A former Paralympic athlete given a 12-month jail sentence after supergluing himself to the roof of a British Airways plane at London City Airport in a bid to draw attention to the climate crisis has begun an appeal.
Extinction Rebellion activist James Brown, 57, from Exeter, Devon, was jailed by a judge at Southwark Crown Court in September after being convicted of causing a public nuisance at an earlier trial.
Lawyers representing Brown on Wednesday challenged his conviction and sentence at a Court of Appeal hearing in London.
They said there had been “no reason” to charge Brown with causing a public nuisance, questioned the “proportionality” of the decision to bring the charge, and said he could have been charged with aggravated trespass.
Three appeal judges, Lord Burnett – the Lord Chief Justice – Lord Justice Singh and Mr Justice Goss, are considering the case.
The appeal hearing is due last a day.
Judge Gregory Perrins had jailed Brown, who has been registered blind since birth.
He said, when passing sentence, that Brown had “cynically used” his disability and put his “own life at risk” to carry out the stunt at London City Airport on October 10 2019.
The double gold medallist, from Exeter, climbed on to the plane, which was destined for Amsterdam, before gluing his right hand to the aircraft and wedging his mobile phone in the door to prevent it from closing.
Northern Ireland-born Brown, who represented Great Britain in cycling and athletics before going on to represent Ireland in cross-country skiing, livestreamed the protest until he was removed after an hour.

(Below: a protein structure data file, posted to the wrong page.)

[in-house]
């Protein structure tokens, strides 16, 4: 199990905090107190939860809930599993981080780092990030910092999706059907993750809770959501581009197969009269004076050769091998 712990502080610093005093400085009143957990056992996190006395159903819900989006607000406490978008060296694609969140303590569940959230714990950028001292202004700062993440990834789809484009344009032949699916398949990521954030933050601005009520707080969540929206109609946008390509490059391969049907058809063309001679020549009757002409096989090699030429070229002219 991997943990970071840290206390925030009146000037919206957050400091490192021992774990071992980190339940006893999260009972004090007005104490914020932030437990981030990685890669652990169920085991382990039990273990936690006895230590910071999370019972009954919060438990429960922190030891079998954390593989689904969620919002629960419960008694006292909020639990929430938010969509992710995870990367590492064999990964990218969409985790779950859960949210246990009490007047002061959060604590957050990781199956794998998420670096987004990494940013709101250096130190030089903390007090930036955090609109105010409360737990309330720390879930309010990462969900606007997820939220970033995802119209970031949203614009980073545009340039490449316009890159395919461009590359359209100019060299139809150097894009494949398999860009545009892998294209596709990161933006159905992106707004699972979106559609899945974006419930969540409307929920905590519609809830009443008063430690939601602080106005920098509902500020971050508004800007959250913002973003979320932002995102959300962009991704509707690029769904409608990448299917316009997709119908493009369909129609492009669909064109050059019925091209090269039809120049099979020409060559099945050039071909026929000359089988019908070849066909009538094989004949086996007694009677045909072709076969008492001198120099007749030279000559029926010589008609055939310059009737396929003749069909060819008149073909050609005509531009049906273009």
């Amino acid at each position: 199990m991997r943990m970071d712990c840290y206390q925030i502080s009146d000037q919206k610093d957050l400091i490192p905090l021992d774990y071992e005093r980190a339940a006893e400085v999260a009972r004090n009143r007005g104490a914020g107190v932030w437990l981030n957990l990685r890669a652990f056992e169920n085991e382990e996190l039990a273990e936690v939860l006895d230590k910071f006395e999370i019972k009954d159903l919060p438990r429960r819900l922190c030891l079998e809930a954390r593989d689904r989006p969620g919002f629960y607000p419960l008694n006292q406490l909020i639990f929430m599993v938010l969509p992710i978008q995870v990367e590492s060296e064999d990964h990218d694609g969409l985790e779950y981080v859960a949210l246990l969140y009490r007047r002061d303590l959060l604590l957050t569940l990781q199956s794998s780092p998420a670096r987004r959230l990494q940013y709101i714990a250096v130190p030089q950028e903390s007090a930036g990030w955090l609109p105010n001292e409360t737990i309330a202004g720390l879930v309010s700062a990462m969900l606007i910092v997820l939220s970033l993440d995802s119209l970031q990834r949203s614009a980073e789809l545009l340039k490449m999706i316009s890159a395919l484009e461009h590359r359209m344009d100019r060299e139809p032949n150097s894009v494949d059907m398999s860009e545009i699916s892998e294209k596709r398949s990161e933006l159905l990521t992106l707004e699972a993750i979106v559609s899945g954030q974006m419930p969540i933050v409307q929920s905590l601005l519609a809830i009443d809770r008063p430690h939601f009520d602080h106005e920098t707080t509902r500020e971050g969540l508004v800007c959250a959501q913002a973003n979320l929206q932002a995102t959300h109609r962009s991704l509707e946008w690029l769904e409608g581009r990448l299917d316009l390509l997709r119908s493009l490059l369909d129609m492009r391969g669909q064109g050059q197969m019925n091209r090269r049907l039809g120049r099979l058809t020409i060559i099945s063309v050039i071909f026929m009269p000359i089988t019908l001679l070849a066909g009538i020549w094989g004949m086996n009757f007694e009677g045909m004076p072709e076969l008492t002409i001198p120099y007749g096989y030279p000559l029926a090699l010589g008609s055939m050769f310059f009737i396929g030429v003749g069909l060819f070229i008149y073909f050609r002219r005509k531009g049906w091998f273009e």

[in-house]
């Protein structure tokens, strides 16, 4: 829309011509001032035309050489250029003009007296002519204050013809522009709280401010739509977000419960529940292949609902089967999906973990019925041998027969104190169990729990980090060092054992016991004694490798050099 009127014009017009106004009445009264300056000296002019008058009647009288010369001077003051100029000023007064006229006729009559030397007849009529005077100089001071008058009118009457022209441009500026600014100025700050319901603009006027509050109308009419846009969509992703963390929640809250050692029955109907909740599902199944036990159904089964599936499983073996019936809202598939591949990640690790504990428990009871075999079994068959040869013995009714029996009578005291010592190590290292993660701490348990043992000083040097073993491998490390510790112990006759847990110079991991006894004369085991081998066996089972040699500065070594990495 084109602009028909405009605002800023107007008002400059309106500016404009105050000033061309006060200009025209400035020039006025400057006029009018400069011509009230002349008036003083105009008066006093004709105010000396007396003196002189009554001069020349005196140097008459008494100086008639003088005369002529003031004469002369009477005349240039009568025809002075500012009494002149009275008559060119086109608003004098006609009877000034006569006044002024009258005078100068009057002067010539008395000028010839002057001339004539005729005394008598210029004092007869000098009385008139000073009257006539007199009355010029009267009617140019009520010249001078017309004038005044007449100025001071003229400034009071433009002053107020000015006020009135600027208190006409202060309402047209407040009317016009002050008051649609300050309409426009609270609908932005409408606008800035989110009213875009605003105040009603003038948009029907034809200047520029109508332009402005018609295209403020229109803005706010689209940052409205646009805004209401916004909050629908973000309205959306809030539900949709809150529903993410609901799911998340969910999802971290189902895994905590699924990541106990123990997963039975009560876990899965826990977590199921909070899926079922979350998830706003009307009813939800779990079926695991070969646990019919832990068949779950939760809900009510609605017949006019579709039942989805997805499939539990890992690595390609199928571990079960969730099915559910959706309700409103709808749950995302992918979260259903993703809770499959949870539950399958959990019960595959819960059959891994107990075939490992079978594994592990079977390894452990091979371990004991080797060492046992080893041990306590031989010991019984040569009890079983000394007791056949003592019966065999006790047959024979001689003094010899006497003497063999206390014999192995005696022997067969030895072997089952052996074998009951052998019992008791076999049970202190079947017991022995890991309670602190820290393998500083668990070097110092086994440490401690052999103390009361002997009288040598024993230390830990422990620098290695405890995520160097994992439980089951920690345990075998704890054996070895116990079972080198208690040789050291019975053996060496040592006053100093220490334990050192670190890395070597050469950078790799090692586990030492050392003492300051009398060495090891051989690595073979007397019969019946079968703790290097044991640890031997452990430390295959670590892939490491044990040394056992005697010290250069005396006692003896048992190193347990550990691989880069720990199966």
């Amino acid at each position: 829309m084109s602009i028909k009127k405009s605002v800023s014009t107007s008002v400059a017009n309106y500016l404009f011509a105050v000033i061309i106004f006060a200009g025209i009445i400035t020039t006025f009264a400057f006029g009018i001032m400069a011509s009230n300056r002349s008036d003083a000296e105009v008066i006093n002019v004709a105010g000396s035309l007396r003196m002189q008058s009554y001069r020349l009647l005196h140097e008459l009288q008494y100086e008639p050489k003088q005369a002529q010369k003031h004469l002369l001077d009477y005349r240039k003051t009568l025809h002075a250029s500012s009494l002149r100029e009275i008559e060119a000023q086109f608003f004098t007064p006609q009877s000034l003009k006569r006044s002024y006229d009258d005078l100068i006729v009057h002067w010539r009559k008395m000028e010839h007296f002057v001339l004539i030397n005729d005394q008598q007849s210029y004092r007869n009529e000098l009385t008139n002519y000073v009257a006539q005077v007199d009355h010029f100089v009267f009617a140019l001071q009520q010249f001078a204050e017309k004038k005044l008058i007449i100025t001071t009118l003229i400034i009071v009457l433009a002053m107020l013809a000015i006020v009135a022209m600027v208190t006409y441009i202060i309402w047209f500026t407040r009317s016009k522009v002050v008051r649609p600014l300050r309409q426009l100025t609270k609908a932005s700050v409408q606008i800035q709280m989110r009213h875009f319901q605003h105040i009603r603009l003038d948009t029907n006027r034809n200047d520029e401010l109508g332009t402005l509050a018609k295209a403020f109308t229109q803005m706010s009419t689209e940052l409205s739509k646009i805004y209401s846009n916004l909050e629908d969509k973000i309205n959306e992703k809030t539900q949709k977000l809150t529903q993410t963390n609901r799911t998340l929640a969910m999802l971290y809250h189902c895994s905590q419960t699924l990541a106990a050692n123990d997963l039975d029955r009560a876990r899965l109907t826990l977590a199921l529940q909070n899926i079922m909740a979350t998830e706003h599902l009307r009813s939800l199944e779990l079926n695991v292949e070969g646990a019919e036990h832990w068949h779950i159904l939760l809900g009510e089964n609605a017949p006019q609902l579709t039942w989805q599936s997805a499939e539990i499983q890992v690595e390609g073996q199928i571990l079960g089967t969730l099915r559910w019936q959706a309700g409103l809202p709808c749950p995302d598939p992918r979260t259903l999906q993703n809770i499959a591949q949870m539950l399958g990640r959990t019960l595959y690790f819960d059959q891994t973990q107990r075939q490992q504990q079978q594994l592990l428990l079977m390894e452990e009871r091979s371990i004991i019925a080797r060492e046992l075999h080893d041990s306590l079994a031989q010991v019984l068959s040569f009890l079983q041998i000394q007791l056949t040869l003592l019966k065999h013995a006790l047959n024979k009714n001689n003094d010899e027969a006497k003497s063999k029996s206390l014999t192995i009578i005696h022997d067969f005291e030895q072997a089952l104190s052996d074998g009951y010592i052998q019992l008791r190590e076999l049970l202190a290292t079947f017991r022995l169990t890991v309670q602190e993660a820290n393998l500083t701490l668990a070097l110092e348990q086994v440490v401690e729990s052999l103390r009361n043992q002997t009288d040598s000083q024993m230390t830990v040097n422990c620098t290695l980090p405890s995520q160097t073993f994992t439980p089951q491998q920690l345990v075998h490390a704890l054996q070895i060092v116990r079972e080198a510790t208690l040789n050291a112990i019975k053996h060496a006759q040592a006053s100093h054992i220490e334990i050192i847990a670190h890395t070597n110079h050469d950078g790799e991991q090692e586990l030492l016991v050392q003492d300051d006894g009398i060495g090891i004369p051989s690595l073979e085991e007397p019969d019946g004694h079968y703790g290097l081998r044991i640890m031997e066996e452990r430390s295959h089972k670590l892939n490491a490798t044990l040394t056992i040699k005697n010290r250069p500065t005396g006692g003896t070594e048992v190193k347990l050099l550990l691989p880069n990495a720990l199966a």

Southwark Crown Court heard a total of 337 passengers had their flights cancelled, missing birthday celebrations, important business meetings and family events, with the disruption costing the airline around £40,000.
Brown, who represented himself at his trial, denied one count of causing a public nuisance, claiming he had “to do something spectacular” to draw attention to the climate crisis.
But he was found guilty, in July, after a jury deliberated for less than an hour.
Judge Gregory Perrins had told Brown: “It is important that those who are tempted to seriously disrupt the lives of ordinary members of the public in the way that you did and then seek to justify it in the name of protest understand that they will face serious consequences.
“There is a clear dividing line between legitimate protest and deliberate offending, and you knowingly crossed it.”
Lawyers representing Brown also told appeal judges that custody was not justified on the facts of the case.
They said the 12-month term was “manifestly disproportionate” and said he was suffering “unique hardship” in prison because of his disability.